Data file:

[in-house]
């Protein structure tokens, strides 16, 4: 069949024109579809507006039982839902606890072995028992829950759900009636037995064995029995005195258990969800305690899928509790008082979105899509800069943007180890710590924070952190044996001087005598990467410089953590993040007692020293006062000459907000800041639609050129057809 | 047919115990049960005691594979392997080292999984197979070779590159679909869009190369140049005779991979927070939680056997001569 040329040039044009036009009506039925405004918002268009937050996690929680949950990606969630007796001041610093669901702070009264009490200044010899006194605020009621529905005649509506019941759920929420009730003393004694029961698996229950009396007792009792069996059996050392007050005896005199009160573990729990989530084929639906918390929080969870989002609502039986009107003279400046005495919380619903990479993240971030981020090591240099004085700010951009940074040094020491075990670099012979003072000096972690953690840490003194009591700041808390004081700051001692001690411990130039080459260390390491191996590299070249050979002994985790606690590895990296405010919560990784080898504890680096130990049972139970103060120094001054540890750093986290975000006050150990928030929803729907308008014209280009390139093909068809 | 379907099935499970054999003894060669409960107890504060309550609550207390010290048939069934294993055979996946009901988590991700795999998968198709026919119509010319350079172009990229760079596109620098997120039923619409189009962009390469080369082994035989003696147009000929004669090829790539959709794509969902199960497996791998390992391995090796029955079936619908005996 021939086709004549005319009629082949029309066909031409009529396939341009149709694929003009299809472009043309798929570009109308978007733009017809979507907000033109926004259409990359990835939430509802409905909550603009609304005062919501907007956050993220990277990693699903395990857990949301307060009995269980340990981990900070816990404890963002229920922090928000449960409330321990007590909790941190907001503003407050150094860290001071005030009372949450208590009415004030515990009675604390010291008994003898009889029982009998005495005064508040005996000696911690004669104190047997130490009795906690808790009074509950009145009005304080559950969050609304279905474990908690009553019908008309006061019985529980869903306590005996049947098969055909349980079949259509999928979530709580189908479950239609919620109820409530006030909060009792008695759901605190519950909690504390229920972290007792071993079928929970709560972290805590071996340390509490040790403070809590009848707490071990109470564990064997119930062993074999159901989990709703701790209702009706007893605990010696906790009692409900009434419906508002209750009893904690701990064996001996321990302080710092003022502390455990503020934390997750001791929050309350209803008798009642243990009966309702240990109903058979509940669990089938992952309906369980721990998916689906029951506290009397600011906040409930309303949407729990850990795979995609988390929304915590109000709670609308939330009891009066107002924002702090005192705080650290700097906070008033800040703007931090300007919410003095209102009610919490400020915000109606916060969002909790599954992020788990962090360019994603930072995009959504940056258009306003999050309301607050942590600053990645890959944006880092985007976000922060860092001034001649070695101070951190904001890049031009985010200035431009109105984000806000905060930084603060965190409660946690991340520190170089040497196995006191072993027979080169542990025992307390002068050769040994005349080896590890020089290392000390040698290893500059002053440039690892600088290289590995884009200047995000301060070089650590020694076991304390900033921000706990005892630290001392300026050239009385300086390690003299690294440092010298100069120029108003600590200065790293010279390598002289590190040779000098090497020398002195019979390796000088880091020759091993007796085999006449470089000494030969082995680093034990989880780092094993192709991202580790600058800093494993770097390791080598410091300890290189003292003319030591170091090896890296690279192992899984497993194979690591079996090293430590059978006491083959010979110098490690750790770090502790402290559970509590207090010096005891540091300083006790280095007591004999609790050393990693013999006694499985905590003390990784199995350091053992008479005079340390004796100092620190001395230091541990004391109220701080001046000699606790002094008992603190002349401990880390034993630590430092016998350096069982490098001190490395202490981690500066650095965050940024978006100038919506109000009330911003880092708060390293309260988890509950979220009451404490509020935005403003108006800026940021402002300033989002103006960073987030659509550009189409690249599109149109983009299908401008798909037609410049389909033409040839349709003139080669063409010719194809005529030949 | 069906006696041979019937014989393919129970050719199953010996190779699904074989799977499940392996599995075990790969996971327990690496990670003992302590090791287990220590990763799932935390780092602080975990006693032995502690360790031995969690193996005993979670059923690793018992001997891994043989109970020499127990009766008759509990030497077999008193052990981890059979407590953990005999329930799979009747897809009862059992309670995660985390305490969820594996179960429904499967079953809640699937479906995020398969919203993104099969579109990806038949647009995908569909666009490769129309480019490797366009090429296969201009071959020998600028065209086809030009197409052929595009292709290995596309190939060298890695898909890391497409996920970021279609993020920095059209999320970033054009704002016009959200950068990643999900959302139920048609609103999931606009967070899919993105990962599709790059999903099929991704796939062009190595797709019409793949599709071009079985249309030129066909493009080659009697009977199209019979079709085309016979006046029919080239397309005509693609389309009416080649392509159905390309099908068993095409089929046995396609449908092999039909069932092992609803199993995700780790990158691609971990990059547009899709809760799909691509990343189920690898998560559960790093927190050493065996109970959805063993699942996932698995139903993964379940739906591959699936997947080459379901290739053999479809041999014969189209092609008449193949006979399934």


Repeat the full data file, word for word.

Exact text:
[in-house]
């Protein structure tokens, strides 16, 4: 069949024109579809507006039982839902606890072995028992829950759900009636037995064995029995005195258990969800305690899928509790008082979105899509800069943007180890710590924070952190044996001087005598990467410089953590993040007692020293006062000459907000800041639609050129057809 | 047919115990049960005691594979392997080292999984197979070779590159679909869009190369140049005779991979927070939680056997001569 040329040039044009036009009506039925405004918002268009937050996690929680949950990606969630007796001041610093669901702070009264009490200044010899006194605020009621529905005649509506019941759920929420009730003393004694029961698996229950009396007792009792069996059996050392007050005896005199009160573990729990989530084929639906918390929080969870989002609502039986009107003279400046005495919380619903990479993240971030981020090591240099004085700010951009940074040094020491075990670099012979003072000096972690953690840490003194009591700041808390004081700051001692001690411990130039080459260390390491191996590299070249050979002994985790606690590895990296405010919560990784080898504890680096130990049972139970103060120094001054540890750093986290975000006050150990928030929803729907308008014209280009390139093909068809 | 379907099935499970054999003894060669409960107890504060309550609550207390010290048939069934294993055979996946009901988590991700795999998968198709026919119509010319350079172009990229760079596109620098997120039923619409189009962009390469080369082994035989003696147009000929004669090829790539959709794509969902199960497996791998390992391995090796029955079936619908005996 021939086709004549005319009629082949029309066909031409009529396939341009149709694929003009299809472009043309798929570009109308978007733009017809979507907000033109926004259409990359990835939430509802409905909550603009609304005062919501907007956050993220990277990693699903395990857990949301307060009995269980340990981990900070816990404890963002229920922090928000449960409330321990007590909790941190907001503003407050150094860290001071005030009372949450208590009415004030515990009675604390010291008994003898009889029982009998005495005064508040005996000696911690004669104190047997130490009795906690808790009074509950009145009005304080559950969050609304279905474990908690009553019908008309006061019985529980869903306590005996049947098969055909349980079949259509999928979530709580189908479950239609919620109820409530006030909060009792008695759901605190519950909690504390229920972290007792071993079928929970709560972290805590071996340390509490040790403070809590009848707490071990109470564990064997119930062993074999159901989990709703701790209702009706007893605990010696906790009692409900009434419906508002209750009893904690701990064996001996321990302080710092003022502390455990503020934390997750001791929050309350209803008798009642243990009966309702240990109903058979509940669990089938992952309906369980721990998916689906029951506290009397600011906040409930309303949407729990850990795979995609988390929304915590109000709670609308939330009891009066107002924002702090005192705080650290700097906070008033800040703007931090300007919410003095209102009610919490400020915000109606916060969002909790599954992020788990962090360019994603930072995009959504940056258009306003999050309301607050942590600053990645890959944006880092985007976000922060860092001034001649070695101070951190904001890049031009985010200035431009109105984000806000905060930084603060965190409660946690991340520190170089040497196995006191072993027979080169542990025992307390002068050769040994005349080896590890020089290392000390040698290893500059002053440039690892600088290289590995884009200047995000301060070089650590020694076991304390900033921000706990005892630290001392300026050239009385300086390690003299690294440092010298100069120029108003600590200065790293010279390598002289590190040779000098090497020398002195019979390796000088880091020759091993007796085999006449470089000494030969082995680093034990989880780092094993192709991202580790600058800093494993770097390791080598410091300890290189003292003319030591170091090896890296690279192992899984497993194979690591079996090293430590059978006491083959010979110098490690750790770090502790402290559970509590207090010096005891540091300083006790280095007591004999609790050393990693013999006694499985905590003390990784199995350091053992008479005079340390004796100092620190001395230091541990004391109220701080001046000699606790002094008992603190002349401990880390034993630590430092016998350096069982490098001190490395202490981690500066650095965050940024978006100038919506109000009330911003880092708060390293309260988890509950979220009451404490509020935005403003108006800026940021402002300033989002103006960073987030659509550009189409690249599109149109983009299908401008798909037609410049389909033409040839349709003139080669063409010719194809005529030949 | 069906006696041979019937014989393919129970050719199953010996190779699904074989799977499940392996599995075990790969996971327990690496990670003992302590090791287990220590990763799932935390780092602080975990006693032995502690360790031995969690193996005993979670059923690793018992001997891994043989109970020499127990009766008759509990030497077999008193052990981890059979407590953990005999329930799979009747897809009862059992309670995660985390305490969820594996179960429904499967079953809640699937479906995020398969919203993104099969579109990806038949647009995908569909666009490769129309480019490797366009090429296969201009071959020998600028065209086809030009197409052929595009292709290995596309190939060298890695898909890391497409996920970021279609993020920095059209999320970033054009704002016009959200950068990643999900959302139920048609609103999931606009967070899919993105990962599709790059999903099929991704796939062009190595797709019409793949599709071009079985249309030129066909493009080659009697009977199209019979079709085309016979006046029919080239397309005509693609389309009416080649392509159905390309099908068993095409089929046995396609449908092999039909069932092992609803199993995700780790990158691609971990990059547009899709809760799909691509990343189920690898998560559960790093927190050493065996109970959805063993699942996932698995139903993964379940739906591959699936997947080459379901290739053999479809041999014969189209092609008449193949006979399934």